Creation myths: An interview with Sunflower Bean

Julia Cumming is talking about a song her band, psych-rock three piece Sunflower Bean, have just finished demoing. The constant drone of building work underway in her Manhattan home has no chance of competing with her enthusiasm. She’s so excited about it, grinning wide into her webcam. But then she pauses. It’s too early to talk about the second record, she realises, as their debut album ‘Human Ceremony’ is just about to be released.

This youthful impatience is so imbued with spirit of the band - also comprised by Nick Kivlen (vocals and guitar) and Jacob Faber (drums) - that they already have a song written about it. “I’m on the edge of my seat / I know I’m going too fast,” Julia cries on ‘Come On’, the second track of the album. Then, as if caught up in the sheer airspeed of the guitar melody, she changes her tune; “This is my chance to be / I know that I need to go faster”.

Having made themselves indebted to fuzzed up wig outs akin to Led Zeppelin and Black Sabbath, Sunflower Beans’ layered and melody-focused debut might come as a bit of a surprise to some. In an era where bands often are urged to pick a marketable identity from the outset regardless of their true ambitions, Julia, Nick and Kevin are going with their gut.

Clash spoke to Sunflower Bean about allowing themselves to grow as a band.

How do you feel about the release of ‘Human Ceremony’?

Jacob: Excited. Almost a feeling of relief. We've been a band for two years without an album out, so it feels good to finally get it out there and show the world what we've been up to.

Julia: I just want it to be out. It's probably different from what people expect from us, but in a good way. When we started, we were a lot more of a heavy band. I sang at school and when I joined this band I didn't feel like singing. I felt more like screaming. I felt all these different kinds of emotions. When we finally took the time to make the record, I went back to my old way of singing, which I actually missed. So there's a lot of singing, harmonies and production on this record.

Are there any other ways in which your departure from a heavier sound has affected your songwriting?

Jacob: It’s more about just wanting to explore all the possibilities of songwriting and production. We tried to make a dynamic album.

Nick: We’ve always had a soft side, but I think on this record we focused less on psychedelic jams and freaky instrumentals and more on songwriting and vocal melody. At the same time, ‘Creation Myth’ was a song that we opened our set with for all of 2014 and I wrote ‘I Want You To Give Me Enough Time’ when I was seventeen years old.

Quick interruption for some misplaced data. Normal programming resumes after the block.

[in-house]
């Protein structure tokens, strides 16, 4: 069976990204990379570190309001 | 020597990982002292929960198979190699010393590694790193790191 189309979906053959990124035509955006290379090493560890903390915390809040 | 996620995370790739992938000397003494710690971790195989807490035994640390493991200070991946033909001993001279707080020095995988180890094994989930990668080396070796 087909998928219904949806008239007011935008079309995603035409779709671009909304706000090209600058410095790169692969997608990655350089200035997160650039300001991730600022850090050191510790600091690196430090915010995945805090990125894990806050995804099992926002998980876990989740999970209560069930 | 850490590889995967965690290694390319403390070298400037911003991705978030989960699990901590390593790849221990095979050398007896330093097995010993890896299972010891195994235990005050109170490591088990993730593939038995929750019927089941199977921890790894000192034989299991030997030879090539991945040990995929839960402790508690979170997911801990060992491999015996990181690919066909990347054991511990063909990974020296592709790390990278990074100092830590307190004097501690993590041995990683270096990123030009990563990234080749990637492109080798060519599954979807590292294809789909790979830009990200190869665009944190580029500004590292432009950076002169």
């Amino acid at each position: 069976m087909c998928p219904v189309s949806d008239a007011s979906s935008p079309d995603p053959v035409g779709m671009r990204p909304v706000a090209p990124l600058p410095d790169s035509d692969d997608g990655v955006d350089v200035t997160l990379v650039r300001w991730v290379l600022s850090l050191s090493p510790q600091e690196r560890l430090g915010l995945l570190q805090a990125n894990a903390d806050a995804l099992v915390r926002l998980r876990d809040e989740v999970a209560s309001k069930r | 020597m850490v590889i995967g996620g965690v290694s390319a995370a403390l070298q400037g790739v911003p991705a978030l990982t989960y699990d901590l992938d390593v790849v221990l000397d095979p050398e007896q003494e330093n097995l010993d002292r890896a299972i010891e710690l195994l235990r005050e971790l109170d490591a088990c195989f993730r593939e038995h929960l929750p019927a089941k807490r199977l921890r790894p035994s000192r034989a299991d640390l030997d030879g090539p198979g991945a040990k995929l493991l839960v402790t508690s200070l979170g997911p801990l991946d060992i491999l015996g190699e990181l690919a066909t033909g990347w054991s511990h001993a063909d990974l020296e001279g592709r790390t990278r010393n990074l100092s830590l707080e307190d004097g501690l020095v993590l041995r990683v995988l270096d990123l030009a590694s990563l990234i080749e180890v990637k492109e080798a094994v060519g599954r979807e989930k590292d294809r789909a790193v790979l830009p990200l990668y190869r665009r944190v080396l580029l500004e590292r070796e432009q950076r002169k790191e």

How would you define the themes of the album?

Julia: We've been asked this question a couple of times and it's not one I had expected for some reason. I haven't fully put together a good answer. I don't want to give too much away, because I want people to be able to react to it. The theme, if there is one, is us at this time. It's our first record. It sums up a lot of the stuff that we've been doing, but more succinctly and the best way we can right now. It's time for us to have this record out.

Nick: Lyrically, the album is ambiguous and open to interpretation. Musically, it’s about the vibe. It’s not a party record. I don't think it’s the kind of rock album people will put on and drink some beers with their friends to. It projects a feeling of loneliness and melancholia.

Is there a song on the album you feel more connected to?

Nick: I have a soft spot for ‘Space Exploration’. It’s a fun song to play live and we like to jam out on it for a long time.

Julia: My favourite song is ‘Easier Said,’ the fourth track. I put all of myself into it in a way. Everything that we do in the band is shared, but that song is a bit more like my baby. It’s about growing up and the climate we've been in New York and how I was feeling about that. We're all getting older and moving on, but the dreams stay the same.

What can you tell me about ‘Wall Watcher’? It has more of a rough sound compared to the other songs on the record.

Julia: ‘Wall Watcher’ is about a few things, but I don't know if I should talk about them, because some people might get mad… (laughs) It's definitely more upbeat. We had to make that single to realise we wanted to do something different for the record. You can only do so much with heaviness. There's only so much I feel I can express. So it was nice to open up the possibilities for what the album could sound like.

Do you think that has to do with growing up?

Julia: Definitely. I think we're growing all the time. A lot of bands come out of the gate fully formed. That's cool. It's great to be amazing from the beginning. But we're all growing together and I think the people that have listened to us have to grow with us. It's kind of old school, to see how people progress musically. Like, we just started working on a new song and… oh my gosh. I’m so excited to do the second record!

Will the songs you're working on now be in the same vein?

Nick: I think it will sound like us no matter what we do.

What has been the best moment so far with Sunflower Bean?

Julia: There have been so many good ones for me. I really love Nick and Jacob and I think they're incredible musicians. When I first started to play with them, I was just happy and shocked. I remember feeling so proud at our second show. My dad was there and we had a party afterwards... little things like that. Travelling the world. I keep a diary, so that I don't forget all the things that are happening.

This interview was originally published in Clash magazine.